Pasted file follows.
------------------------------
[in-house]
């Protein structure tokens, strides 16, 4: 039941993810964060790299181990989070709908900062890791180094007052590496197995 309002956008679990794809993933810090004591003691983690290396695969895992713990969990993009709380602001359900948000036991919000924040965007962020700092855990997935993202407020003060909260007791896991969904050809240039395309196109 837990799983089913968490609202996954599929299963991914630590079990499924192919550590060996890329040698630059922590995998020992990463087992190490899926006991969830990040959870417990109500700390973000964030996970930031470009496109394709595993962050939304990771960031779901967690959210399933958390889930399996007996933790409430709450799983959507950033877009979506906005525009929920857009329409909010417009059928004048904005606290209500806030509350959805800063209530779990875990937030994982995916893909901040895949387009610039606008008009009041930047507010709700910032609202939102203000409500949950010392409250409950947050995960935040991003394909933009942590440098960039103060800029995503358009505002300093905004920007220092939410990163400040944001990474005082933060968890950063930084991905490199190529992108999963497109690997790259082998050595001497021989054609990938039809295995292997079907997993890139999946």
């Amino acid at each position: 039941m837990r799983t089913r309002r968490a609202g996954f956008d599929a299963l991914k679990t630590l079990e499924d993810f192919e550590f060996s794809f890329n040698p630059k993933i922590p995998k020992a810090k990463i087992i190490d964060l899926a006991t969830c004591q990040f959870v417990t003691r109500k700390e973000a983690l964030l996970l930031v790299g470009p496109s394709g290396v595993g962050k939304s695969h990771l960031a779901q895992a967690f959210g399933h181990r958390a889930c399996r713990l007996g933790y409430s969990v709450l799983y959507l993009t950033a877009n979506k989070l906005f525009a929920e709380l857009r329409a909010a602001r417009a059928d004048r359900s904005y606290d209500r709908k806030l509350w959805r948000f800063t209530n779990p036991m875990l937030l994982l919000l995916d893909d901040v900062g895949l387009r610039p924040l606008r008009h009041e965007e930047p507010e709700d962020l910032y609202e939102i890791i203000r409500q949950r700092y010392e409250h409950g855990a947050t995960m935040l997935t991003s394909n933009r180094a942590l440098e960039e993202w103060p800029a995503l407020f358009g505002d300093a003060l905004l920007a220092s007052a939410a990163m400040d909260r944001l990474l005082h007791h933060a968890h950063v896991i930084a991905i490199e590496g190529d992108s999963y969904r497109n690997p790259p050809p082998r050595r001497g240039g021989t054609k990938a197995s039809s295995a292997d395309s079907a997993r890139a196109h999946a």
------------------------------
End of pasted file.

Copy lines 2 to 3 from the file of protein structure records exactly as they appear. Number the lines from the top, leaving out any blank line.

């Protein structure tokens, strides 16, 4: 039941993810964060790299181990989070709908900062890791180094007052590496197995 309002956008679990794809993933810090004591003691983690290396695969895992713990969990993009709380602001359900948000036991919000924040965007962020700092855990997935993202407020003060909260007791896991969904050809240039395309196109 837990799983089913968490609202996954599929299963991914630590079990499924192919550590060996890329040698630059922590995998020992990463087992190490899926006991969830990040959870417990109500700390973000964030996970930031470009496109394709595993962050939304990771960031779901967690959210399933958390889930399996007996933790409430709450799983959507950033877009979506906005525009929920857009329409909010417009059928004048904005606290209500806030509350959805800063209530779990875990937030994982995916893909901040895949387009610039606008008009009041930047507010709700910032609202939102203000409500949950010392409250409950947050995960935040991003394909933009942590440098960039103060800029995503358009505002300093905004920007220092939410990163400040944001990474005082933060968890950063930084991905490199190529992108999963497109690997790259082998050595001497021989054609990938039809295995292997079907997993890139999946």
């Amino acid at each position: 039941m837990r799983t089913r309002r968490a609202g996954f956008d599929a299963l991914k679990t630590l079990e499924d993810f192919e550590f060996s794809f890329n040698p630059k993933i922590p995998k020992a810090k990463i087992i190490d964060l899926a006991t969830c004591q990040f959870v417990t003691r109500k700390e973000a983690l964030l996970l930031v790299g470009p496109s394709g290396v595993g962050k939304s695969h990771l960031a779901q895992a967690f959210g399933h181990r958390a889930c399996r713990l007996g933790y409430s969990v709450l799983y959507l993009t950033a877009n979506k989070l906005f525009a929920e709380l857009r329409a909010a602001r417009a059928d004048r359900s904005y606290d209500r709908k806030l509350w959805r948000f800063t209530n779990p036991m875990l937030l994982l919000l995916d893909d901040v900062g895949l387009r610039p924040l606008r008009h009041e965007e930047p507010e709700d962020l910032y609202e939102i890791i203000r409500q949950r700092y010392e409250h409950g855990a947050t995960m935040l997935t991003s394909n933009r180094a942590l440098e960039e993202w103060p800029a995503l407020f358009g505002d300093a003060l905004l920007a220092s007052a939410a990163m400040d909260r944001l990474l005082h007791h933060a968890h950063v896991i930084a991905i490199e590496g190529d992108s999963y969904r497109n690997p790259p050809p082998r050595r001497g240039g021989t054609k990938a197995s039809s295995a292997d395309s079907a997993r890139a196109h999946a």